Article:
Emma McLaughlin and Nicola Kraus have proven again and again that they are masters at exploring the nuances of family relationships—as they intersect with the current trends in the culture at large.

 In Between You and Me, twenty-seven-year-old Logan Wade has built a life for herself in New York City, far from her unhappy childhood in Oklahoma. But when she gets the call that her famous cousin needs a new assistant, it’s an offer she can’t refuse. Logan hasn’t seen Kelsey since they were separated as kids; in the meantime, Kelsey Wade has become one of Fortune Magazine’s most powerful celebrities and carrion for the paparazzi. But the joy at their reunion is overshadowed by the toxic dynamic between Kelsey and her controlling parents. As Kelsey grasps desperately at a “real” life, Logan risks everything to try and give her cousin the one thing she has never known—happiness. As Kelsey unravels in the most horribly public way Logan finds that she will ultimately have to choose between saving her cousin and saving herself.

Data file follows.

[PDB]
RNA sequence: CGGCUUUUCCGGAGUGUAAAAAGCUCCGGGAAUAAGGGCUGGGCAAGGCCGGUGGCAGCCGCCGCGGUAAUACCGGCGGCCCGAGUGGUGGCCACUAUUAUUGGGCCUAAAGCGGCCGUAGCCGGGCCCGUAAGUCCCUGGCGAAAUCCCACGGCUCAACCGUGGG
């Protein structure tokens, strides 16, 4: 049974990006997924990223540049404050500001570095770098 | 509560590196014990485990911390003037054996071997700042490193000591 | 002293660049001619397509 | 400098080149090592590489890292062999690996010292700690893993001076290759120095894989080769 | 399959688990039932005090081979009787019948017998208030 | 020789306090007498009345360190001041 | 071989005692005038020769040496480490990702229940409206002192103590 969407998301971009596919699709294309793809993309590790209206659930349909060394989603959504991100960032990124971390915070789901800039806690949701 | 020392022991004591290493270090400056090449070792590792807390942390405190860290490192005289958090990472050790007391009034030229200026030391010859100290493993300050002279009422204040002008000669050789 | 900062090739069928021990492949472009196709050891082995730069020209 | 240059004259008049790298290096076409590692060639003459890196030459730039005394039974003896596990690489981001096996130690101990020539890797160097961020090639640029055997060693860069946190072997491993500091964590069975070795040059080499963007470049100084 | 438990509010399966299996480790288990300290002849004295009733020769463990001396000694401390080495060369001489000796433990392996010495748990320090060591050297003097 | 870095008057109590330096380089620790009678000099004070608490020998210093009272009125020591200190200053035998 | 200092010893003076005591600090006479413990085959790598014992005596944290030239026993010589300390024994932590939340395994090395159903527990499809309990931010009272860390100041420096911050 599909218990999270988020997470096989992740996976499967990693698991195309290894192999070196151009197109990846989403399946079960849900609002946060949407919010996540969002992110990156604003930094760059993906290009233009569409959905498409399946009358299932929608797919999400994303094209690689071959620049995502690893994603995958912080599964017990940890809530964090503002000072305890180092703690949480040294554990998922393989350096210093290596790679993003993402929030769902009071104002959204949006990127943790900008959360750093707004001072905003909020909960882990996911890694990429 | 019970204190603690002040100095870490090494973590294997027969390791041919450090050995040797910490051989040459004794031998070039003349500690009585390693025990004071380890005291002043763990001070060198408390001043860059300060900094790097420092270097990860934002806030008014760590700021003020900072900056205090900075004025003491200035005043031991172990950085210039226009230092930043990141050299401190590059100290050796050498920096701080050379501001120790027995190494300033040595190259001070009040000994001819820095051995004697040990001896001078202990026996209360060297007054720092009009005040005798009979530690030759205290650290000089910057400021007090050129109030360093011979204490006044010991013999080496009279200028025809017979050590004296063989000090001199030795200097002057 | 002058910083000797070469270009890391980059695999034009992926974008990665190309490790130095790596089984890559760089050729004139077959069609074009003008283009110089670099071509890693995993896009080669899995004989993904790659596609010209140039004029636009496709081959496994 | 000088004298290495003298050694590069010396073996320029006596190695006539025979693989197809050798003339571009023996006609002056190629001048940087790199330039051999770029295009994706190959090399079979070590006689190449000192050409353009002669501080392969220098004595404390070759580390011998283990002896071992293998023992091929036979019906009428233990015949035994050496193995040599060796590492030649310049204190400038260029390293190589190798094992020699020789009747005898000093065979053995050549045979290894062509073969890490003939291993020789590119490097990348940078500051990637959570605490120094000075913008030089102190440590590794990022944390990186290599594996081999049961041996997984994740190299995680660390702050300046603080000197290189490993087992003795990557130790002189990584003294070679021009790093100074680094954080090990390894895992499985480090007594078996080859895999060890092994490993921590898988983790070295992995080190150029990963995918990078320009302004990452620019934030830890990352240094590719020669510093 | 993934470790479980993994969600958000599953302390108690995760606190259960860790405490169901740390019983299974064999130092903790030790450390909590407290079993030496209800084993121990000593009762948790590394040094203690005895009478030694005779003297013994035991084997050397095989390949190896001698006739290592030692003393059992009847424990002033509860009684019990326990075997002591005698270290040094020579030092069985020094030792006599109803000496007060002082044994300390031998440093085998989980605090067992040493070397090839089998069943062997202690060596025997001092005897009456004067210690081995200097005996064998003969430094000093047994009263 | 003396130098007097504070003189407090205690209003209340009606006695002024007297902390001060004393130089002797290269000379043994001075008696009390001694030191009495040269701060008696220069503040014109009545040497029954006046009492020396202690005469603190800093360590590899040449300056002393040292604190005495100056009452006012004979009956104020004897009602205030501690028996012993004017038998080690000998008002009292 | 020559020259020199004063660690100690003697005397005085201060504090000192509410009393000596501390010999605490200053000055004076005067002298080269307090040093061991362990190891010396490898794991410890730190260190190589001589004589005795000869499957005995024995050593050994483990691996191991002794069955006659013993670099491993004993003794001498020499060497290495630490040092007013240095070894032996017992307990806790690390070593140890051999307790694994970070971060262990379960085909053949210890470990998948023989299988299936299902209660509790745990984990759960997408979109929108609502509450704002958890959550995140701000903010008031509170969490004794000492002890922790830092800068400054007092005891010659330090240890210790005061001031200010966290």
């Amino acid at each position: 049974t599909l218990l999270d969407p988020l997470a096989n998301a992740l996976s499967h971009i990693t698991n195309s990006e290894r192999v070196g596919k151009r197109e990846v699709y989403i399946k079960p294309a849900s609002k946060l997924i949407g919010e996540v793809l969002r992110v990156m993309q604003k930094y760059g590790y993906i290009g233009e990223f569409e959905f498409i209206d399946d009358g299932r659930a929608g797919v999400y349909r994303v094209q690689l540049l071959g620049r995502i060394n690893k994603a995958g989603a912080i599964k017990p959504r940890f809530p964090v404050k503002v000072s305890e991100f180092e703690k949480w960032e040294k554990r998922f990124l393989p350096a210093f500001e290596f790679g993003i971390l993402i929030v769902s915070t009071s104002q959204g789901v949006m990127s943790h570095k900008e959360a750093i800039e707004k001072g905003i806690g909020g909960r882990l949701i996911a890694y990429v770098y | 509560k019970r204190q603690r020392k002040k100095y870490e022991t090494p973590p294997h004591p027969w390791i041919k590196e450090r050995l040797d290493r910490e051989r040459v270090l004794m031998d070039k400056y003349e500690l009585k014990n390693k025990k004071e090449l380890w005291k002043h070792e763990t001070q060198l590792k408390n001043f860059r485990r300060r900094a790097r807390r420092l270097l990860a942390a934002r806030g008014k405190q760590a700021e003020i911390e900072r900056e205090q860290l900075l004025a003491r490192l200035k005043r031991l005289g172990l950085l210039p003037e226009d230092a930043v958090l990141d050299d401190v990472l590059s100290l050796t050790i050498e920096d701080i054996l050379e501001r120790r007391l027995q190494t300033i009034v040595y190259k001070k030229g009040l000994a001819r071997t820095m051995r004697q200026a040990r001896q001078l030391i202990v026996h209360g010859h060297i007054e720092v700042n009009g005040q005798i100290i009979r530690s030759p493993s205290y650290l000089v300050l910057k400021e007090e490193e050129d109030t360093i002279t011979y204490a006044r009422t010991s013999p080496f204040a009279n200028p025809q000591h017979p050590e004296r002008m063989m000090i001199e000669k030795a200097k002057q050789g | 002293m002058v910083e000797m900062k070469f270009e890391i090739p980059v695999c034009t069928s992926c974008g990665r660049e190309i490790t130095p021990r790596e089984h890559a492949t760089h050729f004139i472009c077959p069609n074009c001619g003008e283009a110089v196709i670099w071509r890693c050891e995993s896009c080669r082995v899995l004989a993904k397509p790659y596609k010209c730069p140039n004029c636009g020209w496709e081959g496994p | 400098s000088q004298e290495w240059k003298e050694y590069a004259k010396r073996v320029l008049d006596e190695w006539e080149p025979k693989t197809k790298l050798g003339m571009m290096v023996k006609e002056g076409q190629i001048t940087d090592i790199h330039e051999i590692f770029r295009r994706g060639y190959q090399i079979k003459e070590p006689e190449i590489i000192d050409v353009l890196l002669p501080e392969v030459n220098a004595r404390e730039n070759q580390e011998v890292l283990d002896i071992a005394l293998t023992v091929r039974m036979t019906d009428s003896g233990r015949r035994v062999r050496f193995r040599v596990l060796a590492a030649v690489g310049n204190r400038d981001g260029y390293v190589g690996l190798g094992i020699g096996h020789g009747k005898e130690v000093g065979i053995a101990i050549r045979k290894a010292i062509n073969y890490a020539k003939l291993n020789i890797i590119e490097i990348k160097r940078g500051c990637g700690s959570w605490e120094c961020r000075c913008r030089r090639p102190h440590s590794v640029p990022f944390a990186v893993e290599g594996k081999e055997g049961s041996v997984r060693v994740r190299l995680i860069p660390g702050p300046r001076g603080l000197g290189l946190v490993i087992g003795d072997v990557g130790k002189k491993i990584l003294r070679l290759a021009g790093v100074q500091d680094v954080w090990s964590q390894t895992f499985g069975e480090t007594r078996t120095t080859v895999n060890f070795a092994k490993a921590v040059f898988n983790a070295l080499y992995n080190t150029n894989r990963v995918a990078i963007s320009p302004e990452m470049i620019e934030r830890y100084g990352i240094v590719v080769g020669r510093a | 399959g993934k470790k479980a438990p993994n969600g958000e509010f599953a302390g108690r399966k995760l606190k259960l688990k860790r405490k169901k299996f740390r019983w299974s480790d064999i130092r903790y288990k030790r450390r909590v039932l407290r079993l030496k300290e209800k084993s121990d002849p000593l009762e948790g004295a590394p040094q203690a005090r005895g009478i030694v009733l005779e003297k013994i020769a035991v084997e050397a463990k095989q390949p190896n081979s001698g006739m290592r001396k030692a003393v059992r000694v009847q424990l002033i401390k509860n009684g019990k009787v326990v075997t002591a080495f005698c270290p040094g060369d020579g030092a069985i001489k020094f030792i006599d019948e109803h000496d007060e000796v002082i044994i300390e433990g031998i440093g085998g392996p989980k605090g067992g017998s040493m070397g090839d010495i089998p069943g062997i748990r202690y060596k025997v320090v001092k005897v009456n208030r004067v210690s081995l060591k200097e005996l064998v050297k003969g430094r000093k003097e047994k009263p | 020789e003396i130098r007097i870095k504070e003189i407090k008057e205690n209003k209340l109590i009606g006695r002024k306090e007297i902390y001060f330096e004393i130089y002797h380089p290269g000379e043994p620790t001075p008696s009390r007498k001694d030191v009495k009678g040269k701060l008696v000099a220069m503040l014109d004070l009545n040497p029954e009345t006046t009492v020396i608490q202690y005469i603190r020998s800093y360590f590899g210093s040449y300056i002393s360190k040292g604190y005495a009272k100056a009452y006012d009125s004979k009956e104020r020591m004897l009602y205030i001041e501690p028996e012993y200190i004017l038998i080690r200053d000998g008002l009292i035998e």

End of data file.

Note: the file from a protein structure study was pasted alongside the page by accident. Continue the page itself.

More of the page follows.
What are you excited about today?  What are you drooling over?  Come on by and tempt me….


When your life is spinning out of control, you might have to take a leap of faith to put a new spin on things.

Or so Katie Sanford thinks, when pushed up against the wall. It all started when she appears for her dream job interview still drunk from the night before. The night when she was just going to have one drink, and that one led to so many that she blacked out.

She is surprised to get that call a few weeks later from someone at the magazine where she interviewed. But the proposition before her is so astounding she isn’t sure she can do it. Go into rehab on the company’s “dime,” and get the scoop on a celebrity who has just entered that very center.